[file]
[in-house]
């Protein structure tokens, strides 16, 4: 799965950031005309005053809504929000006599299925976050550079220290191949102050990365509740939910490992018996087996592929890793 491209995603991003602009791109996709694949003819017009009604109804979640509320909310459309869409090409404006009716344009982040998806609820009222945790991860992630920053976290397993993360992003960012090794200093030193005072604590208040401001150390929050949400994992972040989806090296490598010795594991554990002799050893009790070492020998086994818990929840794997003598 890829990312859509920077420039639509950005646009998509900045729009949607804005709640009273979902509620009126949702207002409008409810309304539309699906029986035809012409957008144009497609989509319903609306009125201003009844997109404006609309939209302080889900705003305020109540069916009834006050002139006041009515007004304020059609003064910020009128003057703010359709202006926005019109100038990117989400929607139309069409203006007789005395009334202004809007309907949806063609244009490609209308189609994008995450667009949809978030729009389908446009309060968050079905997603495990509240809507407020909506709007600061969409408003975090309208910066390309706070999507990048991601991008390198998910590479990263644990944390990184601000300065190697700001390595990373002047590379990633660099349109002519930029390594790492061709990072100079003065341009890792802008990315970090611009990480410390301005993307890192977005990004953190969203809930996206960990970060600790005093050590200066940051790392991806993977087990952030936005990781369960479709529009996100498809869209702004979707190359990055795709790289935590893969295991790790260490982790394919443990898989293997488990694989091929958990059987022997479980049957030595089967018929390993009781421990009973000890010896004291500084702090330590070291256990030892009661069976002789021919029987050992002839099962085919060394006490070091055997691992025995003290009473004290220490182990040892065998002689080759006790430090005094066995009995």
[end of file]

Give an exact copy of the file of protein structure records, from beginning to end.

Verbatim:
[in-house]
């Protein structure tokens, strides 16, 4: 799965950031005309005053809504929000006599299925976050550079220290191949102050990365509740939910490992018996087996592929890793 491209995603991003602009791109996709694949003819017009009604109804979640509320909310459309869409090409404006009716344009982040998806609820009222945790991860992630920053976290397993993360992003960012090794200093030193005072604590208040401001150390929050949400994992972040989806090296490598010795594991554990002799050893009790070492020998086994818990929840794997003598 890829990312859509920077420039639509950005646009998509900045729009949607804005709640009273979902509620009126949702207002409008409810309304539309699906029986035809012409957008144009497609989509319903609306009125201003009844997109404006609309939209302080889900705003305020109540069916009834006050002139006041009515007004304020059609003064910020009128003057703010359709202006926005019109100038990117989400929607139309069409203006007789005395009334202004809007309907949806063609244009490609209308189609994008995450667009949809978030729009389908446009309060968050079905997603495990509240809507407020909506709007600061969409408003975090309208910066390309706070999507990048991601991008390198998910590479990263644990944390990184601000300065190697700001390595990373002047590379990633660099349109002519930029390594790492061709990072100079003065341009890792802008990315970090611009990480410390301005993307890192977005990004953190969203809930996206960990970060600790005093050590200066940051790392991806993977087990952030936005990781369960479709529009996100498809869209702004979707190359990055795709790289935590893969295991790790260490982790394919443990898989293997488990694989091929958990059987022997479980049957030595089967018929390993009781421990009973000890010896004291500084702090330590070291256990030892009661069976002789021919029987050992002839099962085919060394006490070091055997691992025995003290009473004290220490182990040892065998002689080759006790430090005094066995009995």